Apparently, somewhere along the line, MTI rediscovered the slasher subgenre.
That’s right…that bad old subclass of horror flicks featuring one lone killer with a bag of tricks and a crazy frame of mind squaring off against a coterie of good guys, most with problems of their own is back. It’s alive and well, if MTI is any indication.
Not so long ago, you were reading about “Scarred” right here, which dealt in a very similar context. So now, for the second time in only a month, you’re catching up on a second slasher flick straight out of MTI.
“The Path of Evil” gives us a nice twisty line toward a murder spree in the sleepy little town of Crystal Lake. No, Springwood. No, Haddonfield! Okay, no…it’s DEVIL’S LAKE.
Now, with a name like “Devil’s Lake,” you know something’s going to go wrong around here and in a very big way. Which it of course does–lots of people wind up dead in lots of strange and interesting ways.
And of course, “The Path of Evil” does plenty the right way. The intro is your standard flood of clippings and news reports, a good way to show that something has been very wrong in Devil’s Lake for a very long time.
There’s also this peach of a sequence at eight minutes and twenty six seconds–very scary stuff right there. If that happened to me I’d be scared out of my mind.
Even better, for those who are fond of the murder mystery aspect of a slasher flick, there will be plenty of twists and turns. Plenty.
Which isn’t to say there aren’t plenty of problems of “The Path of Evil.” First off, just dissecting the box gives us plenty of problems. Take a look at that fella on the back. Big old white head. This is our main villain.
And it is NOT the Key Hole Killer.
That’s right, folks, the back of the box is utterly, utterly wrong. You are NOT looking at the Key Hole Killer. The Key Hole Killer shows up for maybe four minutes of footage about thirteen minutes in. This fella is the Harvest Killer, and will be doing most of the killing throughout “The Path of Evil”.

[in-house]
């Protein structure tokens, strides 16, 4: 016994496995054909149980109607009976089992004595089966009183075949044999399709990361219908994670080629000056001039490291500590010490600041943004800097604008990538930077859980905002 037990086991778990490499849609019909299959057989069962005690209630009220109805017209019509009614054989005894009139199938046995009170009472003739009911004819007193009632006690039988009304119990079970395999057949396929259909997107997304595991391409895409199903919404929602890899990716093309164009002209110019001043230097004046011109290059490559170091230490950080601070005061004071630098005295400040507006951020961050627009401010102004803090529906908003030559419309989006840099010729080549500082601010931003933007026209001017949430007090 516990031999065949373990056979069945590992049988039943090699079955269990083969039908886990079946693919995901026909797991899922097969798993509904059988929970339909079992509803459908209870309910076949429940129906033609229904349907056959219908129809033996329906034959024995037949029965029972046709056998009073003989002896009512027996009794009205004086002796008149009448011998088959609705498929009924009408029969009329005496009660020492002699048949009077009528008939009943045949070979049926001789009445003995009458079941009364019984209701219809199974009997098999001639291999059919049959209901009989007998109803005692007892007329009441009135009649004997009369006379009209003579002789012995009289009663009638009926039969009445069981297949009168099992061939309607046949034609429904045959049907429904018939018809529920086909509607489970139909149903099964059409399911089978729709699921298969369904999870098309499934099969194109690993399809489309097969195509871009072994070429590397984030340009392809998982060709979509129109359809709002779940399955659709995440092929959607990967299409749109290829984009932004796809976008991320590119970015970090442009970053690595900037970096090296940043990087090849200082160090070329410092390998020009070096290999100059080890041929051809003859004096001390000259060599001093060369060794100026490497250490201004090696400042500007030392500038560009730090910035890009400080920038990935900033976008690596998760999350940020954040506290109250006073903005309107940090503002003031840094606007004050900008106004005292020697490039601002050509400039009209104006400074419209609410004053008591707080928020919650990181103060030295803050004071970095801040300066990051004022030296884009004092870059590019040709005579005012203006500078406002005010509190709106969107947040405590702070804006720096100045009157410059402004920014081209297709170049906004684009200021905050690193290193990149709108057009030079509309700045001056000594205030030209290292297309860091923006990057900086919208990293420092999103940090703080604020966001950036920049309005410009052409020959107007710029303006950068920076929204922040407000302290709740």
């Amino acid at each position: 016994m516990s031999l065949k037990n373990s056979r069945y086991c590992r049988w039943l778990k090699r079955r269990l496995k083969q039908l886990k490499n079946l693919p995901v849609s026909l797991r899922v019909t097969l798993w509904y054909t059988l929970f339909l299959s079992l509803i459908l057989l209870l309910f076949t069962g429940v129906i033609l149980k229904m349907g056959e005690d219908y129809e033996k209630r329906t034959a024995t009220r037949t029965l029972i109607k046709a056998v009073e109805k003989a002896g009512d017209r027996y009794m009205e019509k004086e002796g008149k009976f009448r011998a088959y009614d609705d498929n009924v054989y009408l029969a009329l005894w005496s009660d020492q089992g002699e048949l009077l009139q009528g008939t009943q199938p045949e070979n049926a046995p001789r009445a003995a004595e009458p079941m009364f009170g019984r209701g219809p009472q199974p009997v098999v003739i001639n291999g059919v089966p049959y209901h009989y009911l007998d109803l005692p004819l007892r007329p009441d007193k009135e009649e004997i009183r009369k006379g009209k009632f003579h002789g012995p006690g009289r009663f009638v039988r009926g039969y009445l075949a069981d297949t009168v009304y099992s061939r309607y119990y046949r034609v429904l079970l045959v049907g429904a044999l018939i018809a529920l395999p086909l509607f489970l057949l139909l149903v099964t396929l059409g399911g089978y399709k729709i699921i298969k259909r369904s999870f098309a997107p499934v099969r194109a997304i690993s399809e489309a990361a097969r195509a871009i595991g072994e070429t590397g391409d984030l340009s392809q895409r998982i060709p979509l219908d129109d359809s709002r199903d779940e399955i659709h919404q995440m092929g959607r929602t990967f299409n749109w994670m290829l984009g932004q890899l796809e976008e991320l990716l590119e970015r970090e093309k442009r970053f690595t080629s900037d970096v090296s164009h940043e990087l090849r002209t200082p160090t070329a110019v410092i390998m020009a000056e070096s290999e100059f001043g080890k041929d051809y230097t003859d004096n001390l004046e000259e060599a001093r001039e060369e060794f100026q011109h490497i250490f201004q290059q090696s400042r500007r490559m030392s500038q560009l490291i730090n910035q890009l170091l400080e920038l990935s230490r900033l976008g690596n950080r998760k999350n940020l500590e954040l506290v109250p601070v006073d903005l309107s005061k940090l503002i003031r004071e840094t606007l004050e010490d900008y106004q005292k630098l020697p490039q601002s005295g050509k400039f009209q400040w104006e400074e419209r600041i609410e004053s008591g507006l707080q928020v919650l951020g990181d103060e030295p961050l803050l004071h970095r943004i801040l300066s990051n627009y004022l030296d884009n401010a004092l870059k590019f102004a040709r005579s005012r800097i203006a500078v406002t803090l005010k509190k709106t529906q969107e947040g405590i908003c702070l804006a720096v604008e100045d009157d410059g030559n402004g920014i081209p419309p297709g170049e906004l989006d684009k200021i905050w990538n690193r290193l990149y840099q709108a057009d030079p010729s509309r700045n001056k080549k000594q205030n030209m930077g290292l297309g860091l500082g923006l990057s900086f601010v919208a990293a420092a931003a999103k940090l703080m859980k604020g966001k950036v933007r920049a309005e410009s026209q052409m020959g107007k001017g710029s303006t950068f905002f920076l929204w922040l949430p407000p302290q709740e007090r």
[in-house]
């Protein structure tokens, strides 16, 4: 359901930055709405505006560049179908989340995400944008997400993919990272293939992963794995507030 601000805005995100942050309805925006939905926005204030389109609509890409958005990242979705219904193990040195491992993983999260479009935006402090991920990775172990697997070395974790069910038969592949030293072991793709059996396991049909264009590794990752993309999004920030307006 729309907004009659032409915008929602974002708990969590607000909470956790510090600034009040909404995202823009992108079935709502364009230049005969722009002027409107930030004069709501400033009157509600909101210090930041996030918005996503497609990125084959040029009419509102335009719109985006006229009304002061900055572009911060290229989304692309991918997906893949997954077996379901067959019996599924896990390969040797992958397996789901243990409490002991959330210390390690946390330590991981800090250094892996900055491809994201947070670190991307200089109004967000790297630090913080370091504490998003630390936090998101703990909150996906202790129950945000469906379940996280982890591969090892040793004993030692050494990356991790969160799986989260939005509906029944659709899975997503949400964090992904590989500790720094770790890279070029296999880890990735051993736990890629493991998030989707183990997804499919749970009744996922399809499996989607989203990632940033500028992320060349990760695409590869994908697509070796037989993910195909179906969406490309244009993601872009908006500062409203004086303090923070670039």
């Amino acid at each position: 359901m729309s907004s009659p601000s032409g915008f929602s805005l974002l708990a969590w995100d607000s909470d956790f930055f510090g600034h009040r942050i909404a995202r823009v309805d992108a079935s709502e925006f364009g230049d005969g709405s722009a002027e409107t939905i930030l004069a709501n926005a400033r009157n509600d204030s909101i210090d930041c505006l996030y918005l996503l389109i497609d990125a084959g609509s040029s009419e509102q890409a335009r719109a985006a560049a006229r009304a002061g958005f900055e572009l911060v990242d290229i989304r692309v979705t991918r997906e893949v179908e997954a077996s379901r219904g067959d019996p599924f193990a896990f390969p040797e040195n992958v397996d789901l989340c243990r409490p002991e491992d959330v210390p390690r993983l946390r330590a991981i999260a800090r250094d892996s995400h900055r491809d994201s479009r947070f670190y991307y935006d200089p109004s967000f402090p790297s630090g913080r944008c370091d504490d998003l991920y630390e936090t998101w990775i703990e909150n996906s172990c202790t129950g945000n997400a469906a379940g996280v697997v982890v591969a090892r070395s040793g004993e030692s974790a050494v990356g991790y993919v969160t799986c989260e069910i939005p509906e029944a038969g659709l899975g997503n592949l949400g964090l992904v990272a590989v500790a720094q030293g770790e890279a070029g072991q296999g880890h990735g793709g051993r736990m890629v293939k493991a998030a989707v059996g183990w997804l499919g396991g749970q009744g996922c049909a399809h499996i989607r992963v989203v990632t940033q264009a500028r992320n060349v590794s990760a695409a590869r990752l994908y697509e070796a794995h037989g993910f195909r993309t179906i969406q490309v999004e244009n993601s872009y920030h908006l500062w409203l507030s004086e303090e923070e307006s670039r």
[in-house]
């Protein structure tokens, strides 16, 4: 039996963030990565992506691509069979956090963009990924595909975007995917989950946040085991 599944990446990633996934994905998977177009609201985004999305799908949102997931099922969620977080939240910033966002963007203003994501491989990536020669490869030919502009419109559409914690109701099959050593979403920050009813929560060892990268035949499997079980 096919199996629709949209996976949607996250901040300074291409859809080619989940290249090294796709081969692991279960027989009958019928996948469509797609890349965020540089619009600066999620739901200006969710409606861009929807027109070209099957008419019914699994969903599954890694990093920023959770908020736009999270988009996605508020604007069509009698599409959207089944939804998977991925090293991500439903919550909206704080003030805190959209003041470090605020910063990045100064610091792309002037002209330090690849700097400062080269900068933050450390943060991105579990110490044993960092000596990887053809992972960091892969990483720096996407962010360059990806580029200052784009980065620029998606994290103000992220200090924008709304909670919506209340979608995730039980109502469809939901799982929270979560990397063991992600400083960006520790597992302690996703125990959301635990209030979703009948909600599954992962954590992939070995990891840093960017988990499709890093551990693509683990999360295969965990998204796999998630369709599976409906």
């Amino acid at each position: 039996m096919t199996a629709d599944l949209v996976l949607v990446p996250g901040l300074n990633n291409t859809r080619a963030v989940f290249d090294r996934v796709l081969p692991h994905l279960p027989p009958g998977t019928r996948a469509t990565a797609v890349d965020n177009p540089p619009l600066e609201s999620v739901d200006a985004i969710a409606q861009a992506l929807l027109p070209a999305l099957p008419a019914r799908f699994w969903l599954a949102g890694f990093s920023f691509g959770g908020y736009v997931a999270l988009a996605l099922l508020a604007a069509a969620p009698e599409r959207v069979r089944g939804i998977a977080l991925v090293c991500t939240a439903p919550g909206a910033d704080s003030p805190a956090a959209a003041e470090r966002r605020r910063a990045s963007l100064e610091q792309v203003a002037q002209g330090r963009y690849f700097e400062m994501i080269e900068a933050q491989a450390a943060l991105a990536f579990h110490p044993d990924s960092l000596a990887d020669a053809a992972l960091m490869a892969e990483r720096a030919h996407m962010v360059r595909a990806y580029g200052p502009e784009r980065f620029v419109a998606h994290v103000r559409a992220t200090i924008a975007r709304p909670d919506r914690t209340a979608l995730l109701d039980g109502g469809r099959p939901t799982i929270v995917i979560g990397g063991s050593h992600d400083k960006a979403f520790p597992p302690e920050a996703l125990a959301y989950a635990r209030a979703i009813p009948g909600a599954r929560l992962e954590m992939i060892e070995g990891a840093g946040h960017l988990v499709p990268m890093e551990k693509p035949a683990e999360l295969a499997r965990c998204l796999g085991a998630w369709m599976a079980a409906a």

Even worse, the Key Hole Killer looks astonishingly like a low-rent Michael Myers. Look at him! Black jumpsuit, white full-head mask complete with hair. Isn’t that just an amazing set of coincidences?
And frankly, because of this, I had a real hard time getting into “The Path of Evil” at all. They’d do a fantastic job of building up tension, and then what? This Michael Myers knockoff would wander into frame, and I’d be staring at the cheapest, cheesiest ripoff I’ve seen in a long, long time.
For just over two hours, I’d be watching this, trying to feel the tension build, and then BAM! Here’s Mikey!
Which is another key point I should address. This probably ran a bit too long–ninety or even a hundred minutes would’ve been a better runtime here, and there were plenty of sequences that could’ve been shortened up a bit to save some runtime. People chatting in a coffeeshop, for example, or playing pool. A minute here and there would’ve picked up the pacing considerably.
The ending, however, is a gem. It’s a bit sad, but it’s very suspenseful, and packs some surprising twists that’ll leave you breathless.
The special features include storyboards, trailers, Spanish subtitles, and an interview with the special effects makeup guy, E. Larry Day.
All in all, it’s back to the eighties for us this time around, and it’s a pretty solid trip. Assuming you can get past the low-budget Michael Myers knockoff, and you’re fond of a murder mystery, then you are going to love “The Path of Evil.”